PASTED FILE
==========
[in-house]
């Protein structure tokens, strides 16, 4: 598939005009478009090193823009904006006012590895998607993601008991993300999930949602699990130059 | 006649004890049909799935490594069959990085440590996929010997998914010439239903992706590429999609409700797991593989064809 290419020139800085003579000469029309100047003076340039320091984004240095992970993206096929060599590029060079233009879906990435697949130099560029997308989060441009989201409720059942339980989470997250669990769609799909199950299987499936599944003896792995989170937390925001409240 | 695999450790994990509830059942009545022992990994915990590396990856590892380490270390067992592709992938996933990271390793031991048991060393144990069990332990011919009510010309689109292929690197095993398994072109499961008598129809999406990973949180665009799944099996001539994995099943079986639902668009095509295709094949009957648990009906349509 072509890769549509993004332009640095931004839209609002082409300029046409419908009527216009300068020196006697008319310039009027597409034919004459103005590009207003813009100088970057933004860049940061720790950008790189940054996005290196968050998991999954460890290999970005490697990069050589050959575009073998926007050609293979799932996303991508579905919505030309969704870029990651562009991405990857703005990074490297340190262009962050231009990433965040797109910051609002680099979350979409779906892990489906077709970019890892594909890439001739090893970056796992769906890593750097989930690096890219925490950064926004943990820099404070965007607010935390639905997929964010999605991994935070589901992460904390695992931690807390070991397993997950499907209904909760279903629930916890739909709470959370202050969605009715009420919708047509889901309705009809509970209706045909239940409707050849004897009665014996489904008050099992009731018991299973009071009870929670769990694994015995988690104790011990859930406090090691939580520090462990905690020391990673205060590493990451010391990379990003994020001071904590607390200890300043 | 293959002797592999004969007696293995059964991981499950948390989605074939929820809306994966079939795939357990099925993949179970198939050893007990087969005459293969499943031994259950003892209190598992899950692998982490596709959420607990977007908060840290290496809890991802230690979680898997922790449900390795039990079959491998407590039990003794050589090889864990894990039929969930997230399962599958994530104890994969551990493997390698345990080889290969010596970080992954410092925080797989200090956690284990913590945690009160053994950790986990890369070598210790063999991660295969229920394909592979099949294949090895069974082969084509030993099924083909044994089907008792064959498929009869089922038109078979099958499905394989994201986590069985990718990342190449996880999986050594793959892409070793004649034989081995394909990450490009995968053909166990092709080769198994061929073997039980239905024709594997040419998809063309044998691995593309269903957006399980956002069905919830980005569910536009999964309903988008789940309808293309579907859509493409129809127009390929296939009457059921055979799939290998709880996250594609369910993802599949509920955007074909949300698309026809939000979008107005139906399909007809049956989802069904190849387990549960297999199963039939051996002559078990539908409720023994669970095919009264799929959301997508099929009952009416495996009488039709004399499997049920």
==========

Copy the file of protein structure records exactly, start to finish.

[in-house]
């Protein structure tokens, strides 16, 4: 598939005009478009090193823009904006006012590895998607993601008991993300999930949602699990130059 | 006649004890049909799935490594069959990085440590996929010997998914010439239903992706590429999609409700797991593989064809 290419020139800085003579000469029309100047003076340039320091984004240095992970993206096929060599590029060079233009879906990435697949130099560029997308989060441009989201409720059942339980989470997250669990769609799909199950299987499936599944003896792995989170937390925001409240 | 695999450790994990509830059942009545022992990994915990590396990856590892380490270390067992592709992938996933990271390793031991048991060393144990069990332990011919009510010309689109292929690197095993398994072109499961008598129809999406990973949180665009799944099996001539994995099943079986639902668009095509295709094949009957648990009906349509 072509890769549509993004332009640095931004839209609002082409300029046409419908009527216009300068020196006697008319310039009027597409034919004459103005590009207003813009100088970057933004860049940061720790950008790189940054996005290196968050998991999954460890290999970005490697990069050589050959575009073998926007050609293979799932996303991508579905919505030309969704870029990651562009991405990857703005990074490297340190262009962050231009990433965040797109910051609002680099979350979409779906892990489906077709970019890892594909890439001739090893970056796992769906890593750097989930690096890219925490950064926004943990820099404070965007607010935390639905997929964010999605991994935070589901992460904390695992931690807390070991397993997950499907209904909760279903629930916890739909709470959370202050969605009715009420919708047509889901309705009809509970209706045909239940409707050849004897009665014996489904008050099992009731018991299973009071009870929670769990694994015995988690104790011990859930406090090691939580520090462990905690020391990673205060590493990451010391990379990003994020001071904590607390200890300043 | 293959002797592999004969007696293995059964991981499950948390989605074939929820809306994966079939795939357990099925993949179970198939050893007990087969005459293969499943031994259950003892209190598992899950692998982490596709959420607990977007908060840290290496809890991802230690979680898997922790449900390795039990079959491998407590039990003794050589090889864990894990039929969930997230399962599958994530104890994969551990493997390698345990080889290969010596970080992954410092925080797989200090956690284990913590945690009160053994950790986990890369070598210790063999991660295969229920394909592979099949294949090895069974082969084509030993099924083909044994089907008792064959498929009869089922038109078979099958499905394989994201986590069985990718990342190449996880999986050594793959892409070793004649034989081995394909990450490009995968053909166990092709080769198994061929073997039980239905024709594997040419998809063309044998691995593309269903957006399980956002069905919830980005569910536009999964309903988008789940309808293309579907859509493409129809127009390929296939009457059921055979799939290998709880996250594609369910993802599949509920955007074909949300698309026809939000979008107005139906399909007809049956989802069904190849387990549960297999199963039939051996002559078990539908409720023994669970095919009264799929959301997508099929009952009416495996009488039709004399499997049920």